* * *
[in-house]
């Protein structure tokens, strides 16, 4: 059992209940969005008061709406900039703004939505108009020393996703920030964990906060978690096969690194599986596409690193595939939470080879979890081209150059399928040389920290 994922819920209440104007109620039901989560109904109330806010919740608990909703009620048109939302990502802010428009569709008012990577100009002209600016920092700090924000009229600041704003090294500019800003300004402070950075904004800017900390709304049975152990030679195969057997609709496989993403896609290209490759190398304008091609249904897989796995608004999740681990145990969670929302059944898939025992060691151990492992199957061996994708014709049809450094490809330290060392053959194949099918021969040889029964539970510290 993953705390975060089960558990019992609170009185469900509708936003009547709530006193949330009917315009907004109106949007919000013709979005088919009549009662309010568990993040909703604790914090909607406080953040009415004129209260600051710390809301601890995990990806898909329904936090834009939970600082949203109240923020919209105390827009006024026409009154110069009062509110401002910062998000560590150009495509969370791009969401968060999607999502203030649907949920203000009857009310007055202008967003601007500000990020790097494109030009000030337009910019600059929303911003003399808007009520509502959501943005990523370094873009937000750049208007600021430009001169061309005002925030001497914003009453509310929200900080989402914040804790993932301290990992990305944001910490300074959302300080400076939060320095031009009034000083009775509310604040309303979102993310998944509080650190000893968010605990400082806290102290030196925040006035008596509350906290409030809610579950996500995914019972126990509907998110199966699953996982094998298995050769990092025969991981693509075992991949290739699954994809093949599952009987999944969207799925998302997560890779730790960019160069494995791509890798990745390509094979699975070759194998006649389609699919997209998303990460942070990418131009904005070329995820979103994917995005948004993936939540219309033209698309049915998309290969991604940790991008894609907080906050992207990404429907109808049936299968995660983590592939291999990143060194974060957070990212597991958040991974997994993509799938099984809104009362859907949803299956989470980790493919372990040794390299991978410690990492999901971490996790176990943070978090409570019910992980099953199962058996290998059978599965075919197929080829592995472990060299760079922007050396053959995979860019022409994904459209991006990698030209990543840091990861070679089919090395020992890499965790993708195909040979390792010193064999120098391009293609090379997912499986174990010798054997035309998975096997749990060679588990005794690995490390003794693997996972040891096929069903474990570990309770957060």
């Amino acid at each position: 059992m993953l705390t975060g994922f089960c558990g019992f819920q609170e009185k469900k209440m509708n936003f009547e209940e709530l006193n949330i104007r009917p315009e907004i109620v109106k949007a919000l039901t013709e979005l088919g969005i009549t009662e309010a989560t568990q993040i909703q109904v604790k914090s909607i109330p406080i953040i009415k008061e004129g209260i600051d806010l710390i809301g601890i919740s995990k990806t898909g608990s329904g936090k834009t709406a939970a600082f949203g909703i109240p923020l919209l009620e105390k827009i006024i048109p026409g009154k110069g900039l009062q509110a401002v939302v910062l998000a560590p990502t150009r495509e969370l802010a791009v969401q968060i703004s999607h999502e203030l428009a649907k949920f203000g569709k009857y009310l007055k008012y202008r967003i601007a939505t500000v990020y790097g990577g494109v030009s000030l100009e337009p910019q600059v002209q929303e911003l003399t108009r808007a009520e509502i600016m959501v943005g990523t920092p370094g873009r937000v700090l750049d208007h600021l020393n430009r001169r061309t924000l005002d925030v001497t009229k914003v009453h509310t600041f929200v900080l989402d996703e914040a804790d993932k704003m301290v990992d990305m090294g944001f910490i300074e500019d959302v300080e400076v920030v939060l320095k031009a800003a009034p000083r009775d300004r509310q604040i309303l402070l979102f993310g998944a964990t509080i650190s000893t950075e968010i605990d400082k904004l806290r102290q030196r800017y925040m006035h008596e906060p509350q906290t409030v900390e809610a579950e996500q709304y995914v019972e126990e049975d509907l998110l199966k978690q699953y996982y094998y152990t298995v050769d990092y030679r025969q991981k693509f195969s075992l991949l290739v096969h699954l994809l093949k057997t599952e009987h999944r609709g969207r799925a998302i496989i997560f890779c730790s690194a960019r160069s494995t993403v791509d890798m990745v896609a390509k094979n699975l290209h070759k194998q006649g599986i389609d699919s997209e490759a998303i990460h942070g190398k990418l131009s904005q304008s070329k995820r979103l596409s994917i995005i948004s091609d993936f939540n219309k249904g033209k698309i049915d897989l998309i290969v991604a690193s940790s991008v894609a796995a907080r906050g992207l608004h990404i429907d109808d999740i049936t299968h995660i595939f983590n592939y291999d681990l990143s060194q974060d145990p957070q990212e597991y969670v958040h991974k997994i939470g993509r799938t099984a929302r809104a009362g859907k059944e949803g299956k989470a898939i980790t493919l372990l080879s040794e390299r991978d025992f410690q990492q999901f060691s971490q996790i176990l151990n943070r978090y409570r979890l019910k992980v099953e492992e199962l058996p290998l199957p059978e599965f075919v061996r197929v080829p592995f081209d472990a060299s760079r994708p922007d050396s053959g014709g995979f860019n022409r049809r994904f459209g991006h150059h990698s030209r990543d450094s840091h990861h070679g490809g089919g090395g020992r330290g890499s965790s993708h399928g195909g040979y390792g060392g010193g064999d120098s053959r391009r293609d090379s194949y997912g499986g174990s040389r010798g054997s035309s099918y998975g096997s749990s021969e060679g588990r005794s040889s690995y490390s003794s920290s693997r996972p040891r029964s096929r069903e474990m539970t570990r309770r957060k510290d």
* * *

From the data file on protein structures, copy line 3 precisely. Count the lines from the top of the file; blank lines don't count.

């Amino acid at each position: 059992m993953l705390t975060g994922f089960c558990g019992f819920q609170e009185k469900k209440m509708n936003f009547e209940e709530l006193n949330i104007r009917p315009e907004i109620v109106k949007a919000l039901t013709e979005l088919g969005i009549t009662e309010a989560t568990q993040i909703q109904v604790k914090s909607i109330p406080i953040i009415k008061e004129g209260i600051d806010l710390i809301g601890i919740s995990k990806t898909g608990s329904g936090k834009t709406a939970a600082f949203g909703i109240p923020l919209l009620e105390k827009i006024i048109p026409g009154k110069g900039l009062q509110a401002v939302v910062l998000a560590p990502t150009r495509e969370l802010a791009v969401q968060i703004s999607h999502e203030l428009a649907k949920f203000g569709k009857y009310l007055k008012y202008r967003i601007a939505t500000v990020y790097g990577g494109v030009s000030l100009e337009p910019q600059v002209q929303e911003l003399t108009r808007a009520e509502i600016m959501v943005g990523t920092p370094g873009r937000v700090l750049d208007h600021l020393n430009r001169r061309t924000l005002d925030v001497t009229k914003v009453h509310t600041f929200v900080l989402d996703e914040a804790d993932k704003m301290v990992d990305m090294g944001f910490i300074e500019d959302v300080e400076v920030v939060l320095k031009a800003a009034p000083r009775d300004r509310q604040i309303l402070l979102f993310g998944a964990t509080i650190s000893t950075e968010i605990d400082k904004l806290r102290q030196r800017y925040m006035h008596e906060p509350q906290t409030v900390e809610a579950e996500q709304y995914v019972e126990e049975d509907l998110l199966k978690q699953y996982y094998y152990t298995v050769d990092y030679r025969q991981k693509f195969s075992l991949l290739v096969h699954l994809l093949k057997t599952e009987h999944r609709g969207r799925a998302i496989i997560f890779c730790s690194a960019r160069s494995t993403v791509d890798m990745v896609a390509k094979n699975l290209h070759k194998q006649g599986i389609d699919s997209e490759a998303i990460h942070g190398k990418l131009s904005q304008s070329k995820r979103l596409s994917i995005i948004s091609d993936f939540n219309k249904g033209k698309i049915d897989l998309i290969v991604a690193s940790s991008v894609a796995a907080r906050g992207l608004h990404i429907d109808d999740i049936t299968h995660i595939f983590n592939y291999d681990l990143s060194q974060d145990p957070q990212e597991y969670v958040h991974k997994i939470g993509r799938t099984a929302r809104a009362g859907k059944e949803g299956k989470a898939i980790t493919l372990l080879s040794e390299r991978d025992f410690q990492q999901f060691s971490q996790i176990l151990n943070r978090y409570r979890l019910k992980v099953e492992e199962l058996p290998l199957p059978e599965f075919v061996r197929v080829p592995f081209d472990a060299s760079r994708p922007d050396s053959g014709g995979f860019n022409r049809r994904f459209g991006h150059h990698s030209r990543d450094s840091h990861h070679g490809g089919g090395g020992r330290g890499s965790s993708h399928g195909g040979y390792g060392g010193g064999d120098s053959r391009r293609d090379s194949y997912g499986g174990s040389r010798g054997s035309s099918y998975g096997s749990s021969e060679g588990r005794s040889s690995y490390s003794s920290s693997r996972p040891r029964s096929r069903e474990m539970t570990r309770r957060k510290d």